The results are out, and for the second consecutive year, MIT has won the William Lowell Putnam Competition, perhaps the most prestigious undergraduate mathematics competition in North America. Of the top 5 students (“Putnam Fellows”), three were from MIT: Reid Barton (senior, Mathematics), Daniel Kane (sophomore-junior, Mathematics), and Vladimir Barzov (junior, Civil & Environmental Engineering). Twenty of the top 75 competitors were from MIT (including a student I had dinner with on Friday!).
The Putnam exam is a difficult set of 12 questions, each worth 10 points for a total of 120 possible points. Nearly 4,000 students sat for the exam, giving up 6 hours of their weekend this past December. Often, the median score is 0 (meaning that more than half of the test takers earned no points), and usually is 1 or 2 (yes, out of 120).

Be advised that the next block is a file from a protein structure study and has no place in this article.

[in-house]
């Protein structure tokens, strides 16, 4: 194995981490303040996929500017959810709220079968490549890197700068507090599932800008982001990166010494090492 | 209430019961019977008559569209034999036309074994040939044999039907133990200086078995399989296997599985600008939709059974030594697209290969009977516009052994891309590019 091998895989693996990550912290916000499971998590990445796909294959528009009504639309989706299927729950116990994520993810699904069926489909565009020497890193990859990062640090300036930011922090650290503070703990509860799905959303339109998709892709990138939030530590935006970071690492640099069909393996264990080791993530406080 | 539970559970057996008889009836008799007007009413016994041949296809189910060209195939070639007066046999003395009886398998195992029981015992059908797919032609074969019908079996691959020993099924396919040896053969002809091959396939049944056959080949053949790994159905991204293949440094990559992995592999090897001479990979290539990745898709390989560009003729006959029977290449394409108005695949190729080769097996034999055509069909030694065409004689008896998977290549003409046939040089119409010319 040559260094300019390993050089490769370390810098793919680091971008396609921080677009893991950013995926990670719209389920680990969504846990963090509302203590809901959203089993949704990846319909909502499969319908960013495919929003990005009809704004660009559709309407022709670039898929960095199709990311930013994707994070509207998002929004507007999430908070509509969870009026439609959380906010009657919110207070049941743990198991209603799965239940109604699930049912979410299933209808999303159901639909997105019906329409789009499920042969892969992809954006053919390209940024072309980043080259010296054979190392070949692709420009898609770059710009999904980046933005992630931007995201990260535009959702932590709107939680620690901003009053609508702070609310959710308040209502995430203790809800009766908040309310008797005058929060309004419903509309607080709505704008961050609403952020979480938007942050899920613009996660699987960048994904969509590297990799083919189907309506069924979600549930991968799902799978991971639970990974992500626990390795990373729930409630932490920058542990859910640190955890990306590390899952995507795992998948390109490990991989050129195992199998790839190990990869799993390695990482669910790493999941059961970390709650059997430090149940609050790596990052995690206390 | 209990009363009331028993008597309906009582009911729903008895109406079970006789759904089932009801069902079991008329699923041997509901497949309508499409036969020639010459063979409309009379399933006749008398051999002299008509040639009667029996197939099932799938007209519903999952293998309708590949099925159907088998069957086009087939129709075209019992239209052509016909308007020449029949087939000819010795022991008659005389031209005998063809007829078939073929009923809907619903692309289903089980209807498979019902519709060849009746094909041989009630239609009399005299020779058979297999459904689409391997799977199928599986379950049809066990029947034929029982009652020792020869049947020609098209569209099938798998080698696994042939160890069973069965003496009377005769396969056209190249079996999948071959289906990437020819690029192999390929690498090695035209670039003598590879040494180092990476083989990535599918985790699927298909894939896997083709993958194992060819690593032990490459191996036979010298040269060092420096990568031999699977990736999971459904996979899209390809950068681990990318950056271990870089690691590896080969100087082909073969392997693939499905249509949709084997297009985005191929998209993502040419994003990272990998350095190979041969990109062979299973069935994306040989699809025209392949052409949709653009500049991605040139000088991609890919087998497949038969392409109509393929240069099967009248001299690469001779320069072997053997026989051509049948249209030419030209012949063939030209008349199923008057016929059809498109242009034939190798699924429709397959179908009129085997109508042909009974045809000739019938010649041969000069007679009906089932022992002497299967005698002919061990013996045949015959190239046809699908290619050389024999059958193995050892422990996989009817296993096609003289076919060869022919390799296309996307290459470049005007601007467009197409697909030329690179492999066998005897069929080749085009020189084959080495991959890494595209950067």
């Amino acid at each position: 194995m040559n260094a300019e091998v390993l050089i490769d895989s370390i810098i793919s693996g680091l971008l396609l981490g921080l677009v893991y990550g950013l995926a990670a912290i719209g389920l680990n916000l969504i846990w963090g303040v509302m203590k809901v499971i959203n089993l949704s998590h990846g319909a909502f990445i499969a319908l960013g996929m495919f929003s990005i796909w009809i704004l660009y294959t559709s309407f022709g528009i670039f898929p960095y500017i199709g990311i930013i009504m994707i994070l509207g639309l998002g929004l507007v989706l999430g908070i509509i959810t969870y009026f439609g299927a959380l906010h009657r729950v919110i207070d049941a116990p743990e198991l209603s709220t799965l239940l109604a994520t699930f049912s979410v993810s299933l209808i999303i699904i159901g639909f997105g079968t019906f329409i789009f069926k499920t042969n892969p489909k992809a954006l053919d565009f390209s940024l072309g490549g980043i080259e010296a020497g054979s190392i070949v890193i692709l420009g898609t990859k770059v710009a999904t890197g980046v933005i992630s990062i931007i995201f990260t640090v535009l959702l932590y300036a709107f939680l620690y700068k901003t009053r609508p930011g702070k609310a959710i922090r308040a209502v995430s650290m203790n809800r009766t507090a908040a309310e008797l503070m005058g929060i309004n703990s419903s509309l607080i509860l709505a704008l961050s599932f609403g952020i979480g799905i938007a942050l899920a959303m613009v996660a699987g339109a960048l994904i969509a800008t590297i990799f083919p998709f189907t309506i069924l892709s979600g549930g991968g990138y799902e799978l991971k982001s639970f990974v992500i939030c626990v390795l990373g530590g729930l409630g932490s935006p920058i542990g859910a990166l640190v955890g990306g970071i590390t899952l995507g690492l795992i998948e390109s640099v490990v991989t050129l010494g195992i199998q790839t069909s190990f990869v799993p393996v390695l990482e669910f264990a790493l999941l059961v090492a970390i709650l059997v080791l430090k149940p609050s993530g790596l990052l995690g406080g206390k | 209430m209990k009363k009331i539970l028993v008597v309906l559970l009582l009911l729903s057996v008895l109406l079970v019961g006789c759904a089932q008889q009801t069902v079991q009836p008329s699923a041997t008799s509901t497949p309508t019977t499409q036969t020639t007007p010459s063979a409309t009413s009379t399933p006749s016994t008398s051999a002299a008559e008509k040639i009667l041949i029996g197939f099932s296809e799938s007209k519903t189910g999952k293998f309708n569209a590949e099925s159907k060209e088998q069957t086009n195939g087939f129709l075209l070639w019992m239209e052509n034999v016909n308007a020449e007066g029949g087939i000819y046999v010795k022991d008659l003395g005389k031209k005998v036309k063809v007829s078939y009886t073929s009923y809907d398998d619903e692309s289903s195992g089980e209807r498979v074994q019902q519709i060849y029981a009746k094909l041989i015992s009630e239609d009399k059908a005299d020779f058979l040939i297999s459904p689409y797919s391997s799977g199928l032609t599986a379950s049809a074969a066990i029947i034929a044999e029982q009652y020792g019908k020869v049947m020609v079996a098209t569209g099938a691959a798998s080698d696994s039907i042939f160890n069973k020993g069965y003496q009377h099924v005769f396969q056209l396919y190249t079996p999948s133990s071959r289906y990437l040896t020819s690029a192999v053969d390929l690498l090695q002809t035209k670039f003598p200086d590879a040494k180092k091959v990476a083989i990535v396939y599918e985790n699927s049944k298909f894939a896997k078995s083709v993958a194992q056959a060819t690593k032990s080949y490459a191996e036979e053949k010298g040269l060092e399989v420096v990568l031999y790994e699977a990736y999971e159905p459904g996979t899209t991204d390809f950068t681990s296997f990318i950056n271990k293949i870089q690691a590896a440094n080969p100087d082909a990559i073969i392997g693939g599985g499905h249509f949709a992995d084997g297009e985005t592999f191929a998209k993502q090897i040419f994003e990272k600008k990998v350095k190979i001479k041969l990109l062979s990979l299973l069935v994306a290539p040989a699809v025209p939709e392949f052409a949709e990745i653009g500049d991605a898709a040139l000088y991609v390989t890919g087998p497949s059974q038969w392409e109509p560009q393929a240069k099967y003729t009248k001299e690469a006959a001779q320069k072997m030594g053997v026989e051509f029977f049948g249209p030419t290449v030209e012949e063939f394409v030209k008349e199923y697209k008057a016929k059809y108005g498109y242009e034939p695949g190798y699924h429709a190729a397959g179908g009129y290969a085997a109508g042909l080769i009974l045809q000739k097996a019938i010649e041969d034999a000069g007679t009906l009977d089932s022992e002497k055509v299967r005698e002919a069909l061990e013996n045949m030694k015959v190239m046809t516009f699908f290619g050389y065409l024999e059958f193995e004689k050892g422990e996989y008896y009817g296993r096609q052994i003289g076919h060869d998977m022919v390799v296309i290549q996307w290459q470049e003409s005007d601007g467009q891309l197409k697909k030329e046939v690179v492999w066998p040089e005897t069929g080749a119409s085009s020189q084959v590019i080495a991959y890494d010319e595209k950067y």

Here’s problem #1 from this year, probably the most accessible of the problems (and one of the only problems I can write without special characters).
A1. Basketball star Shanille O’Keal’s team statistician keeps track of the number, S(N), of successful free throws she has made in her first N attempts of the season. Early in the season, S(N) was less than 80% of N, but by the end of the season, S(N) was more than 80% of N. Was there necessarily a moment in between when S(N) was exactly 80% of N?
They’re looking for more than just a yes or no answer here =) For those of you interested in playing with it before seeing the answer, do so; the solution is in the comments section.
As a former MIT math major (though I ultimately received my degree in Management Science), I can say that the department is pretty cool, with some great professors, interesting research opportunities, and the opportunity to study math for a year at the University of Cambridge in Cambridge, England (full entry about the Cambridge exchange coming soon).
Congratulations to the MIT Putnam team and all competitors!